Published: August, 2020| Zoë Agnew-Svoboda, Nancy Blaney, Melinda D. Merck, Mary Lou Randour

Victims of domestic abuse are often unwilling to leave their companion animals behind when they seek shelter from their abusers. This becomes more difficult in the wake of the COVID-19 crisis. Victims who are quarantined with their abusers are at risk with fewer opportunities and resources to seek help with their pets. This webinar provides a critical review of the research, including an examination of the human-animal bond, the co-occurrence of domestic violence and pet abuse, and how the severity of pet abuse is linked to the severity of domestic violence. The presenters discuss existing policies that respond to the special needs arising from this relationship, such as the inclusion of companion animals on protection orders.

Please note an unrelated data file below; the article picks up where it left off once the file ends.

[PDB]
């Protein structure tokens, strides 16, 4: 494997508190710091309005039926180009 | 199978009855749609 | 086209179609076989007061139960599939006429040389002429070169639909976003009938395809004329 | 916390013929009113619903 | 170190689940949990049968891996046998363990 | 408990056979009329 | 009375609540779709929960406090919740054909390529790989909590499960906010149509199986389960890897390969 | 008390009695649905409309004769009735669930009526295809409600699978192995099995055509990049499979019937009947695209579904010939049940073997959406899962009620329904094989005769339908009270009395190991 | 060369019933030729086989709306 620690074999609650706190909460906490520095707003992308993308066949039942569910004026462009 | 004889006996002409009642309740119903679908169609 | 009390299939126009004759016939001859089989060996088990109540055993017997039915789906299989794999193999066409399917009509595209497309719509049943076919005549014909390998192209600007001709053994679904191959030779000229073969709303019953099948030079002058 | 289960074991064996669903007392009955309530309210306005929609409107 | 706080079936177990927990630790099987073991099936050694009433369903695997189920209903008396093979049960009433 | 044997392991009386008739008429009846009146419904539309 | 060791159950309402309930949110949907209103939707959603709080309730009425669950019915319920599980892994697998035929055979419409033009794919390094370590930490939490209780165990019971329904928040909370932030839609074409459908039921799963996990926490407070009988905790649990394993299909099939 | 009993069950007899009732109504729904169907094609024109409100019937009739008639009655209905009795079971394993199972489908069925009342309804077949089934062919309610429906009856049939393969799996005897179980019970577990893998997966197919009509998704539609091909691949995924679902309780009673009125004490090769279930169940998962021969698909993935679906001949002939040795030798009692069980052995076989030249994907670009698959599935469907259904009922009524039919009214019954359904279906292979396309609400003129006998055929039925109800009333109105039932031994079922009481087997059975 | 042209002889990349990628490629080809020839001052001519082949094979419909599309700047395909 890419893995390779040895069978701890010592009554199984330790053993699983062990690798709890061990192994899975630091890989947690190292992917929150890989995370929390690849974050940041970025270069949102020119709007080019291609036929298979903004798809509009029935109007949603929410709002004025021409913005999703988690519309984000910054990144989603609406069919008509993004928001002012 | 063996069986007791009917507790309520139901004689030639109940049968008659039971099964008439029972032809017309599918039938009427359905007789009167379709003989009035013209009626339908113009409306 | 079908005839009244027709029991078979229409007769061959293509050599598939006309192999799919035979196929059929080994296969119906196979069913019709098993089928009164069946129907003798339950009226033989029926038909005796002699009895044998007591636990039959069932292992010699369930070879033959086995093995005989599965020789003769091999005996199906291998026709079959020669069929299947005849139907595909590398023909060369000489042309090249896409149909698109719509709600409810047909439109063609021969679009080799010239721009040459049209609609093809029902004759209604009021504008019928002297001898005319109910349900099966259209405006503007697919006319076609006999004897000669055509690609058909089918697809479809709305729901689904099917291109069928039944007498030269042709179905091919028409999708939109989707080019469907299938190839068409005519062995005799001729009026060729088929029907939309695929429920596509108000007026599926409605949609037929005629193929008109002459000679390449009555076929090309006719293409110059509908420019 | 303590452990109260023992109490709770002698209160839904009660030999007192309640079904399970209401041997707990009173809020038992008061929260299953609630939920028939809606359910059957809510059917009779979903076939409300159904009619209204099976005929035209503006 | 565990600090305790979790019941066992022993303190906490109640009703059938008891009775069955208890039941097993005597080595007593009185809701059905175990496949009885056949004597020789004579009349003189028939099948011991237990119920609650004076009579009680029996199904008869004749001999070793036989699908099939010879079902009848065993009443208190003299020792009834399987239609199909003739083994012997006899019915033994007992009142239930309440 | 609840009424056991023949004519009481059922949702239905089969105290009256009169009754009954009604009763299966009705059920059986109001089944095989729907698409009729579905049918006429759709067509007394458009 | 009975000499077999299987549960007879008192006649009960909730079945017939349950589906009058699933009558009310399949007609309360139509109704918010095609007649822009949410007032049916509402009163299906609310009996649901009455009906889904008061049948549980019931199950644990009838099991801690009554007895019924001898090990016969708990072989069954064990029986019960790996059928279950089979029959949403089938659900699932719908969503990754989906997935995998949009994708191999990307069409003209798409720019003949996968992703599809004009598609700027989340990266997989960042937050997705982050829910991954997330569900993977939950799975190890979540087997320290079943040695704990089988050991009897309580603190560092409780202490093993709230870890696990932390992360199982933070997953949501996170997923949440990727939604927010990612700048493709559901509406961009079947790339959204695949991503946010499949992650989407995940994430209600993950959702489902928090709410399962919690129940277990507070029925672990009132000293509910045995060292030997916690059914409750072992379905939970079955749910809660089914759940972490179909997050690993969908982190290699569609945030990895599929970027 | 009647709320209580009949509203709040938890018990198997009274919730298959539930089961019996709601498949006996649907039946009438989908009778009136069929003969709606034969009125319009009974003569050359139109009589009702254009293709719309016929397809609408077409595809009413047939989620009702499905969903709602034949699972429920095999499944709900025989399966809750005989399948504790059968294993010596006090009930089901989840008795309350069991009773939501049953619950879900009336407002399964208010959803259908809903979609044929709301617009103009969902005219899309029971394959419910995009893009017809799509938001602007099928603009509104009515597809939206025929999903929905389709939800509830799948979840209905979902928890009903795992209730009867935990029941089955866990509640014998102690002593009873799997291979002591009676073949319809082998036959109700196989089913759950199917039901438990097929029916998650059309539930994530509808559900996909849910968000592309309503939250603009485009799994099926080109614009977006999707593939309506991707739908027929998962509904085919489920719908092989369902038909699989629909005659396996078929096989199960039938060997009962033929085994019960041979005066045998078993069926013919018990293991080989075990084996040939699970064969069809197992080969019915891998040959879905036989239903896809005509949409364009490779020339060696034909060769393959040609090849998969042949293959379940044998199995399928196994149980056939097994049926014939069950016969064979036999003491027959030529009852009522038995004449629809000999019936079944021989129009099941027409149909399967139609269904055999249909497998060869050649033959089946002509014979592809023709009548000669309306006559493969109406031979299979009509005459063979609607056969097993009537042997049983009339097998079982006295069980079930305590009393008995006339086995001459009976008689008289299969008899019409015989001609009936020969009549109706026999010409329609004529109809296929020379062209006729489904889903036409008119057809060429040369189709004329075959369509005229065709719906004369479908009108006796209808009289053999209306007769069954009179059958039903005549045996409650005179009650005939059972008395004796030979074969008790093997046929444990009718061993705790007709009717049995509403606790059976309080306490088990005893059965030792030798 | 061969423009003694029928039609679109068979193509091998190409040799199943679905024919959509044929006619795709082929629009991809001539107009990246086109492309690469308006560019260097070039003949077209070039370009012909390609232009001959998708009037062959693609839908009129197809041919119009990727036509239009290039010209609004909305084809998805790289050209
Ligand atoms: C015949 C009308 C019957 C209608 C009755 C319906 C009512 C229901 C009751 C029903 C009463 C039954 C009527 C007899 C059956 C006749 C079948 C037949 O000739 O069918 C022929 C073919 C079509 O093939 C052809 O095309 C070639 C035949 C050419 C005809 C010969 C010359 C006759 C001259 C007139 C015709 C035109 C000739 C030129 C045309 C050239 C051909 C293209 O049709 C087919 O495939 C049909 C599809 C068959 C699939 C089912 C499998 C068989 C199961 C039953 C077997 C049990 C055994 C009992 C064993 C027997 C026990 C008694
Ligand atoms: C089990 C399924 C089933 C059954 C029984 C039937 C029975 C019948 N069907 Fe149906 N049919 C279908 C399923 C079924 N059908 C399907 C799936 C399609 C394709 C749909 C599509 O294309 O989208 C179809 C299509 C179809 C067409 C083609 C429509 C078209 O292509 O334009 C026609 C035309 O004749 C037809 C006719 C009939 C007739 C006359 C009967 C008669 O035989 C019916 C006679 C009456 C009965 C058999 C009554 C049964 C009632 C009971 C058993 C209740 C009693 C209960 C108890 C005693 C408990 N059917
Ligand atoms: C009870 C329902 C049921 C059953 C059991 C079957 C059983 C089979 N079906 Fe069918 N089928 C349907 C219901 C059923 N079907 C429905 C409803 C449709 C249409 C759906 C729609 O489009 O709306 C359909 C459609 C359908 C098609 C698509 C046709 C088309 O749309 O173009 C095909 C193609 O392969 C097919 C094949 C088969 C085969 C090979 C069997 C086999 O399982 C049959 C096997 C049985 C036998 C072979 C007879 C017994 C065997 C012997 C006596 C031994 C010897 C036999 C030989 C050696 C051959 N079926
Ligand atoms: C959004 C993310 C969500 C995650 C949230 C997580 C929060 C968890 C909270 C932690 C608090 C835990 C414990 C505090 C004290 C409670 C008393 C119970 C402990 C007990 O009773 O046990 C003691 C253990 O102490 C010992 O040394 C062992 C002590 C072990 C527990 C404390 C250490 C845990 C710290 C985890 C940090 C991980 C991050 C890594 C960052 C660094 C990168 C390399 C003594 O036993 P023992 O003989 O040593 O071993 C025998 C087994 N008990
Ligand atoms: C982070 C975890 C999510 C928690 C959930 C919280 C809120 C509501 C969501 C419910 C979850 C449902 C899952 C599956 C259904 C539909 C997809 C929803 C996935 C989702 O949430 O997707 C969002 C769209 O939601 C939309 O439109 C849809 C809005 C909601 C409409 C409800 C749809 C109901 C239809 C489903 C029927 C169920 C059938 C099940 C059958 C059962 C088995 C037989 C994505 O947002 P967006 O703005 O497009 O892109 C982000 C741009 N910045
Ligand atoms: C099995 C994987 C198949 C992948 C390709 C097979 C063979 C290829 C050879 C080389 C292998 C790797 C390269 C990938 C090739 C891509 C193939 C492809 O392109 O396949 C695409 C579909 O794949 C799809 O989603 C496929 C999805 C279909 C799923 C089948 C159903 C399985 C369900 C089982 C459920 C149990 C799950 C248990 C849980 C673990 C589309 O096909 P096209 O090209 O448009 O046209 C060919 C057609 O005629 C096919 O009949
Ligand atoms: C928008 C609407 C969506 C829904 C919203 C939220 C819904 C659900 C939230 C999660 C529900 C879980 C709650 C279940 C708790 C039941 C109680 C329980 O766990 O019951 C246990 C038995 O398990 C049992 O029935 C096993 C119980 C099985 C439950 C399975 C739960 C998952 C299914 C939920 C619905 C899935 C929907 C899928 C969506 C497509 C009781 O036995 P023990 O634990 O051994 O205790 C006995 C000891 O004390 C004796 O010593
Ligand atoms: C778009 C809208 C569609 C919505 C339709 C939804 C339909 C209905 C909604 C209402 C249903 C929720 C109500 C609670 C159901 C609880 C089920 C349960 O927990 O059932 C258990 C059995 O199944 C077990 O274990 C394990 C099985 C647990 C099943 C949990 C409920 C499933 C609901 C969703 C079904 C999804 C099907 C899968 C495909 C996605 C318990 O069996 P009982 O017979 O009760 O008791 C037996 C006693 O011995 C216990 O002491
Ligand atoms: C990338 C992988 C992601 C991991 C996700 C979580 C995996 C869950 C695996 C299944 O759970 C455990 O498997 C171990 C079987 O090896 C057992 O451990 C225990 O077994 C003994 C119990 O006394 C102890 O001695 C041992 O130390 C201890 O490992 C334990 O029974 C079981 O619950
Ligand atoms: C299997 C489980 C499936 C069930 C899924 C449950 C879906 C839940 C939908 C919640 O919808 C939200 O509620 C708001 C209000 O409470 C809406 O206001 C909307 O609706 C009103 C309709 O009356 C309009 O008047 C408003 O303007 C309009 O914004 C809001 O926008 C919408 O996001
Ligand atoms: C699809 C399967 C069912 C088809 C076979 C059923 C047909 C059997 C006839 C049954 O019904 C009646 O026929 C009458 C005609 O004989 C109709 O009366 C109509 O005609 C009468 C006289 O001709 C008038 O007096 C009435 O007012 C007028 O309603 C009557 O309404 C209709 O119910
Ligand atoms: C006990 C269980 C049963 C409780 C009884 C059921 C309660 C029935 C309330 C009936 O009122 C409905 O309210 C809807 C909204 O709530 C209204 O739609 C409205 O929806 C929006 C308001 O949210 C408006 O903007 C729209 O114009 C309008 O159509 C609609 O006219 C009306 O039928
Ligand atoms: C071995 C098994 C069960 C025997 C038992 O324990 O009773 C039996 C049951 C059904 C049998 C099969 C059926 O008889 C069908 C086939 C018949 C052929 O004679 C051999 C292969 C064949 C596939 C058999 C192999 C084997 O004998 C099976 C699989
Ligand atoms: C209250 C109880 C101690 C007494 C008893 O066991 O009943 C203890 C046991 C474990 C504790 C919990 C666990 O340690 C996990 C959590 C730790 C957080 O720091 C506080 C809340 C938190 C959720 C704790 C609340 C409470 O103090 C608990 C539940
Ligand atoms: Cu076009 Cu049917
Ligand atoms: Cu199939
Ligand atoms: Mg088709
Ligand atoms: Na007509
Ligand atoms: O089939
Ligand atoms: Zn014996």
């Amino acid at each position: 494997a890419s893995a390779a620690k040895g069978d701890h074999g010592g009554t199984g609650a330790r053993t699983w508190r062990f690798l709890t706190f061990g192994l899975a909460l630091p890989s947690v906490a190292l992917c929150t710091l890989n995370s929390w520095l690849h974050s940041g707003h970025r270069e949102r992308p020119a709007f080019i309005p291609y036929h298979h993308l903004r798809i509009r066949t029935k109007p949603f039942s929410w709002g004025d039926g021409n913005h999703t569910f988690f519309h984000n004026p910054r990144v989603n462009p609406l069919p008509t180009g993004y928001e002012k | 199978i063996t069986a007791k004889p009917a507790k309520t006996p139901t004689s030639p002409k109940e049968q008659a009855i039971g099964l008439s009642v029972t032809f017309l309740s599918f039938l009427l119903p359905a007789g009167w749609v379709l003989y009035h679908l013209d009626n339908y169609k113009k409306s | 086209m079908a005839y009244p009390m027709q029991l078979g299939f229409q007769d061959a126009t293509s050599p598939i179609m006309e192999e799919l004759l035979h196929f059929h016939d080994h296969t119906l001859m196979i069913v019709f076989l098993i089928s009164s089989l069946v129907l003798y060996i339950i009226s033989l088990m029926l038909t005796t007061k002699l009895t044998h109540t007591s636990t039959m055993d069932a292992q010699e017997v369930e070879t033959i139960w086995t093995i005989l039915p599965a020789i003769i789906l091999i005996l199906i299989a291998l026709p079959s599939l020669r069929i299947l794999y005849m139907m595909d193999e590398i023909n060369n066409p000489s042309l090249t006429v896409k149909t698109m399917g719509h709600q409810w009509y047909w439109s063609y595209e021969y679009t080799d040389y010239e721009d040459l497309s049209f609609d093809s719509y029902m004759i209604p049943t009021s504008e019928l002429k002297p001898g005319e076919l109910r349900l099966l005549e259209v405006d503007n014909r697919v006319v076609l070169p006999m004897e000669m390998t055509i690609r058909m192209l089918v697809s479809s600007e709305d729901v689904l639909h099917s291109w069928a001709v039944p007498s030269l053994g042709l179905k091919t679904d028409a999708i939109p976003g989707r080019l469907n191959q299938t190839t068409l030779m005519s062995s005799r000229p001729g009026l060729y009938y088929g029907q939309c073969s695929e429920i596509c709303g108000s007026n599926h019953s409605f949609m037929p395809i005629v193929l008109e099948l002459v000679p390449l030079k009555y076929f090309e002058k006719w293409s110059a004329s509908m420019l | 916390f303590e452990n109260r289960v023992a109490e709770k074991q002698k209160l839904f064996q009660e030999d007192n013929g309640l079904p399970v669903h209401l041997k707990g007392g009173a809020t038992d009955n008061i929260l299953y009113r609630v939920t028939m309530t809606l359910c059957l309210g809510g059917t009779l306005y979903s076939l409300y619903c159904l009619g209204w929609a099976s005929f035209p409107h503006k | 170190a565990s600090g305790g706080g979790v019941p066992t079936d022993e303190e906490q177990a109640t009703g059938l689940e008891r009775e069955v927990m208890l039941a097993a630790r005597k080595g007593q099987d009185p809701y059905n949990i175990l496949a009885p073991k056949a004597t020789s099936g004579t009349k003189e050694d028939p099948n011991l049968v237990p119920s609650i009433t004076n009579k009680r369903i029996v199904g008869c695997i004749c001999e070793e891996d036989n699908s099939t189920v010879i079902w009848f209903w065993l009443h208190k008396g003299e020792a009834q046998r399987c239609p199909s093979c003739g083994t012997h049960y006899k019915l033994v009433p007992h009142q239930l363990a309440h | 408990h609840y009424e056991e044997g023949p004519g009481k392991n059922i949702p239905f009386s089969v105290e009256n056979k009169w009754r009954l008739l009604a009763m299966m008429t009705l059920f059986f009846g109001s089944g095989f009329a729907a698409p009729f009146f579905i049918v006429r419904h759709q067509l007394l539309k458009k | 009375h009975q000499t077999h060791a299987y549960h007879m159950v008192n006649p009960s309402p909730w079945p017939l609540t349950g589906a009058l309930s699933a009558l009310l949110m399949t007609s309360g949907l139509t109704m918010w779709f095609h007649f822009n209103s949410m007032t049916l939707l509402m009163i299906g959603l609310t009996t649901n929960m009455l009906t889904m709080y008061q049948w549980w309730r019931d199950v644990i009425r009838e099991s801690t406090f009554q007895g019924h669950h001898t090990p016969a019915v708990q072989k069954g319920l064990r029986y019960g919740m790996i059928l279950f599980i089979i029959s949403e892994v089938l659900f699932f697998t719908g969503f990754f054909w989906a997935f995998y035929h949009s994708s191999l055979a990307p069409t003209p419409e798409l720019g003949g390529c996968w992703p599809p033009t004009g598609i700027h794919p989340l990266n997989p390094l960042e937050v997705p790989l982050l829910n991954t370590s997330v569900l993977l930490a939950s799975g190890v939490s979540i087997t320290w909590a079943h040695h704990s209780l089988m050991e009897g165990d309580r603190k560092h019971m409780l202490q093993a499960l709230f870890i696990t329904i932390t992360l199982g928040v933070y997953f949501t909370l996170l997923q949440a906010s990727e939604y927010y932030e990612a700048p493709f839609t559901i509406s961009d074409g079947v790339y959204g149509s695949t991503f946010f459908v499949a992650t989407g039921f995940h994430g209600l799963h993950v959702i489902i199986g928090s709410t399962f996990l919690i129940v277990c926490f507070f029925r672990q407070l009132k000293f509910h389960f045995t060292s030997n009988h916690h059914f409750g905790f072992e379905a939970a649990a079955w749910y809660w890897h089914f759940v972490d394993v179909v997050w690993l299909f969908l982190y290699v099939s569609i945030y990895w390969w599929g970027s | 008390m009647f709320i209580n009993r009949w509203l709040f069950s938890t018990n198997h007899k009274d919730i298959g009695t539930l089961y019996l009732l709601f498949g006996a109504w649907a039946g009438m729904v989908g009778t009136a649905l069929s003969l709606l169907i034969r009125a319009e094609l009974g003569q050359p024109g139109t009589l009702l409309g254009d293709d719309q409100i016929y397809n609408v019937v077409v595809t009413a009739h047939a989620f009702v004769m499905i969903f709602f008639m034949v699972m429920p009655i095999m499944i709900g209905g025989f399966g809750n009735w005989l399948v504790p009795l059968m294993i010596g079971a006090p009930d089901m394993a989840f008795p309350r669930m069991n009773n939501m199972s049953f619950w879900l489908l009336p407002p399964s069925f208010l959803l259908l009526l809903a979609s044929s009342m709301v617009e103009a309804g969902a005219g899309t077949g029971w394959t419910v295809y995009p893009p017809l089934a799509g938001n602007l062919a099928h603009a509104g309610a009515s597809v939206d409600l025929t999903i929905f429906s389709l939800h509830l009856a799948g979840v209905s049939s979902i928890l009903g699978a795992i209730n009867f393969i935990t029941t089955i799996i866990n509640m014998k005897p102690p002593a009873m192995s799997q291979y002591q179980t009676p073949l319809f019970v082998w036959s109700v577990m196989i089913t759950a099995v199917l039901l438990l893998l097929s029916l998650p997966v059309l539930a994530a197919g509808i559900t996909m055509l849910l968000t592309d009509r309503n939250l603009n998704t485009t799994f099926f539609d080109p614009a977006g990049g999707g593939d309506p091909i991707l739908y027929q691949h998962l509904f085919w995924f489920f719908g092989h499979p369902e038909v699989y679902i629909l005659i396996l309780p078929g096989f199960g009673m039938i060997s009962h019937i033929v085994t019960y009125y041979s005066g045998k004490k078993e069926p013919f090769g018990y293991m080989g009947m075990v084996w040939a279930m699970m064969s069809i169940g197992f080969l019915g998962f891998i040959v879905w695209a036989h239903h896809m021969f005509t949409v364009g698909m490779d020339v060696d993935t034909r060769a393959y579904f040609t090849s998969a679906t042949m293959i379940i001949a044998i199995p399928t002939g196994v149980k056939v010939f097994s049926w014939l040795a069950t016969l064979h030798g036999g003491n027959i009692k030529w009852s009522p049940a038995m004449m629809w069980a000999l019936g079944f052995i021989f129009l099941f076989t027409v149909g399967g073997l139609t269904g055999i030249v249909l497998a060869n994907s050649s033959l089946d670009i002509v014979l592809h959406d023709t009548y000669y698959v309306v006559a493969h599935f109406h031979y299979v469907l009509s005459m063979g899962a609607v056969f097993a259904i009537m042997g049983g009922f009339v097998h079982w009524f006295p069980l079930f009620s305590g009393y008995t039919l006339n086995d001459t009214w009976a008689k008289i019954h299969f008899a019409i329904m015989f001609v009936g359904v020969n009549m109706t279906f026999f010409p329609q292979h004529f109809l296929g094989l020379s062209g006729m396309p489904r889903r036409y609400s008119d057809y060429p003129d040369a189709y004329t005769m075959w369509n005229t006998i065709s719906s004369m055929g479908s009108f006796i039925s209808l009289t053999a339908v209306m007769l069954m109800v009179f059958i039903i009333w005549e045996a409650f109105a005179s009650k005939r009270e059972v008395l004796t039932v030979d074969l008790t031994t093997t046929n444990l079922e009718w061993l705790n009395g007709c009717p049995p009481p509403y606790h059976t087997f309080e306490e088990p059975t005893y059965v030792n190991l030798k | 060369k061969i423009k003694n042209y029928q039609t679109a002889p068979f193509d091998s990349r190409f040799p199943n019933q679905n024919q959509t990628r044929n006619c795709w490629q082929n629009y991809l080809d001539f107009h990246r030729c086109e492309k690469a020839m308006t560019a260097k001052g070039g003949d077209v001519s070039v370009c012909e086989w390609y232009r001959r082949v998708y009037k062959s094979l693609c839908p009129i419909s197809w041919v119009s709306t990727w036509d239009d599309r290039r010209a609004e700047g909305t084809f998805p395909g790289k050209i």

The second part of the webinar examines the role of veterinarians in identifying animal abuse, especially that which may be part of violence in the home, as well as serving as, or connecting with, safe havens to assist victims seeking safe accommodations for their pets. Finally, participants learn about options that survivors with pets have when leaving their abusers, whether that be through temporary boarding or through shelters.

The discussion includes accommodations Rose Brooks Center has for pets and strategies they are using to help survivors with pets during the COVID-19 crisis.